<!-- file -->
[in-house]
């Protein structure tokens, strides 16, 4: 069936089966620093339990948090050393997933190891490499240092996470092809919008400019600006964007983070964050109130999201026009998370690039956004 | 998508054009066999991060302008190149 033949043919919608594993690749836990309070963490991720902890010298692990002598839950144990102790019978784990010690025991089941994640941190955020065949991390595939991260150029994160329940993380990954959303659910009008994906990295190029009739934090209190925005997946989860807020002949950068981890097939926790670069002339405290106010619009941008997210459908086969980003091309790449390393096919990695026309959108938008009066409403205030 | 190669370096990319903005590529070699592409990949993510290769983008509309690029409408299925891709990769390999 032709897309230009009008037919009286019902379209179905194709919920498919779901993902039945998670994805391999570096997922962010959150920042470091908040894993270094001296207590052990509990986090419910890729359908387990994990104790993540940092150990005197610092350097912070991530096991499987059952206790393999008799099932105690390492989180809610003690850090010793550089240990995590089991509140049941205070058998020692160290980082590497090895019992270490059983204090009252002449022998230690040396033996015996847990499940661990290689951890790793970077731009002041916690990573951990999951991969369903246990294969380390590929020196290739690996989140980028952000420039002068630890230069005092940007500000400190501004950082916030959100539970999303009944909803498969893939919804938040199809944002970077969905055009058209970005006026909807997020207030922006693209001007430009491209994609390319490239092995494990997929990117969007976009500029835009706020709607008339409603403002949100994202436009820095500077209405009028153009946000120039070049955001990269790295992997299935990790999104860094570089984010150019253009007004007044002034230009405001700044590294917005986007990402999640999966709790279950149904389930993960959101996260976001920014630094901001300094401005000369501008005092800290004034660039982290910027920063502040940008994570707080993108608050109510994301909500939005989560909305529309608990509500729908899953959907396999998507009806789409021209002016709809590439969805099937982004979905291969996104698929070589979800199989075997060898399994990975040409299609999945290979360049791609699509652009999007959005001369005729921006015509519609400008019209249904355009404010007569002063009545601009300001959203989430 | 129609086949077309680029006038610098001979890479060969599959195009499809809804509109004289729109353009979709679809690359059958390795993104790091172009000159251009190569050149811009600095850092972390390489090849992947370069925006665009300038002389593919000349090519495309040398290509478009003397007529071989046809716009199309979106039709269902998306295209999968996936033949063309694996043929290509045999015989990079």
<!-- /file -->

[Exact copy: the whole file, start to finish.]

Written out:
[in-house]
């Protein structure tokens, strides 16, 4: 069936089966620093339990948090050393997933190891490499240092996470092809919008400019600006964007983070964050109130999201026009998370690039956004 | 998508054009066999991060302008190149 033949043919919608594993690749836990309070963490991720902890010298692990002598839950144990102790019978784990010690025991089941994640941190955020065949991390595939991260150029994160329940993380990954959303659910009008994906990295190029009739934090209190925005997946989860807020002949950068981890097939926790670069002339405290106010619009941008997210459908086969980003091309790449390393096919990695026309959108938008009066409403205030 | 190669370096990319903005590529070699592409990949993510290769983008509309690029409408299925891709990769390999 032709897309230009009008037919009286019902379209179905194709919920498919779901993902039945998670994805391999570096997922962010959150920042470091908040894993270094001296207590052990509990986090419910890729359908387990994990104790993540940092150990005197610092350097912070991530096991499987059952206790393999008799099932105690390492989180809610003690850090010793550089240990995590089991509140049941205070058998020692160290980082590497090895019992270490059983204090009252002449022998230690040396033996015996847990499940661990290689951890790793970077731009002041916690990573951990999951991969369903246990294969380390590929020196290739690996989140980028952000420039002068630890230069005092940007500000400190501004950082916030959100539970999303009944909803498969893939919804938040199809944002970077969905055009058209970005006026909807997020207030922006693209001007430009491209994609390319490239092995494990997929990117969007976009500029835009706020709607008339409603403002949100994202436009820095500077209405009028153009946000120039070049955001990269790295992997299935990790999104860094570089984010150019253009007004007044002034230009405001700044590294917005986007990402999640999966709790279950149904389930993960959101996260976001920014630094901001300094401005000369501008005092800290004034660039982290910027920063502040940008994570707080993108608050109510994301909500939005989560909305529309608990509500729908899953959907396999998507009806789409021209002016709809590439969805099937982004979905291969996104698929070589979800199989075997060898399994990975040409299609999945290979360049791609699509652009999007959005001369005729921006015509519609400008019209249904355009404010007569002063009545601009300001959203989430 | 129609086949077309680029006038610098001979890479060969599959195009499809809804509109004289729109353009979709679809690359059958390795993104790091172009000159251009190569050149811009600095850092972390390489090849992947370069925006665009300038002389593919000349090519495309040398290509478009003397007529071989046809716009199309979106039709269902998306295209999968996936033949063309694996043929290509045999015989990079």